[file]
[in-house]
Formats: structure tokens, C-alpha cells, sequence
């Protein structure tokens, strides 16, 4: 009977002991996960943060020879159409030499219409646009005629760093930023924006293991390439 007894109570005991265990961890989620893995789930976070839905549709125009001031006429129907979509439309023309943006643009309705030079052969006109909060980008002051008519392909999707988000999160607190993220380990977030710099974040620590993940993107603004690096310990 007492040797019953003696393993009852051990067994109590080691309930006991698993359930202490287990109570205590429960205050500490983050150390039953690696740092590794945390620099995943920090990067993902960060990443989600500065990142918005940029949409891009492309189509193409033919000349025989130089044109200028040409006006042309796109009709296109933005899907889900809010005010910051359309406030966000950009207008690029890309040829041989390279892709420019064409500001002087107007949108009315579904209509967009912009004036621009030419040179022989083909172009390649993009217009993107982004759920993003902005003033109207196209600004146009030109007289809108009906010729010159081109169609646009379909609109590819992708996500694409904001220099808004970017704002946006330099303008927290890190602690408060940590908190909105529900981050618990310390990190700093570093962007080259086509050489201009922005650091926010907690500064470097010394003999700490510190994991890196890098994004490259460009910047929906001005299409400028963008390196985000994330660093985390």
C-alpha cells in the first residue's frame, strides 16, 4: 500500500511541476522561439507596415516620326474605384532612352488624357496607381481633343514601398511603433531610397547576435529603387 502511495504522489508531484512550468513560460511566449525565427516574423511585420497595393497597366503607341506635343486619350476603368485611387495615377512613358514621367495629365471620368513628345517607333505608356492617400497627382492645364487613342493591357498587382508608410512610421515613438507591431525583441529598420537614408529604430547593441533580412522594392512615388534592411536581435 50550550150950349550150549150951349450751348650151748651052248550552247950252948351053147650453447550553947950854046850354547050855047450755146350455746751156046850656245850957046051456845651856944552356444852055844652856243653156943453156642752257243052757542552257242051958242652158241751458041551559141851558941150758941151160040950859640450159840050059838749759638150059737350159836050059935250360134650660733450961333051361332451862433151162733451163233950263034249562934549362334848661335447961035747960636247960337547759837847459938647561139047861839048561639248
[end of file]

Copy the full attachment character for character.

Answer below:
[in-house]
Formats: structure tokens, C-alpha cells, sequence
């Protein structure tokens, strides 16, 4: 009977002991996960943060020879159409030499219409646009005629760093930023924006293991390439 007894109570005991265990961890989620893995789930976070839905549709125009001031006429129907979509439309023309943006643009309705030079052969006109909060980008002051008519392909999707988000999160607190993220380990977030710099974040620590993940993107603004690096310990 007492040797019953003696393993009852051990067994109590080691309930006991698993359930202490287990109570205590429960205050500490983050150390039953690696740092590794945390620099995943920090990067993902960060990443989600500065990142918005940029949409891009492309189509193409033919000349025989130089044109200028040409006006042309796109009709296109933005899907889900809010005010910051359309406030966000950009207008690029890309040829041989390279892709420019064409500001002087107007949108009315579904209509967009912009004036621009030419040179022989083909172009390649993009217009993107982004759920993003902005003033109207196209600004146009030109007289809108009906010729010159081109169609646009379909609109590819992708996500694409904001220099808004970017704002946006330099303008927290890190602690408060940590908190909105529900981050618990310390990190700093570093962007080259086509050489201009922005650091926010907690500064470097010394003999700490510190994991890196890098994004490259460009910047929906001005299409400028963008390196985000994330660093985390």
C-alpha cells in the first residue's frame, strides 16, 4: 500500500511541476522561439507596415516620326474605384532612352488624357496607381481633343514601398511603433531610397547576435529603387 502511495504522489508531484512550468513560460511566449525565427516574423511585420497595393497597366503607341506635343486619350476603368485611387495615377512613358514621367495629365471620368513628345517607333505608356492617400497627382492645364487613342493591357498587382508608410512610421515613438507591431525583441529598420537614408529604430547593441533580412522594392512615388534592411536581435 50550550150950349550150549150951349450751348650151748651052248550552247950252948351053147650453447550553947950854046850354547050855047450755146350455746751156046850656245850957046051456845651856944552356444852055844652856243653156943453156642752257243052757542552257242051958242652158241751458041551559141851558941150758941151160040950859640450159840050059838749759638150059737350159836050059935250360134650660733450961333051361332451862433151162733451163233950263034249562934549362334848661335447961035747960636247960337547759837847459938647561139047861839048561639248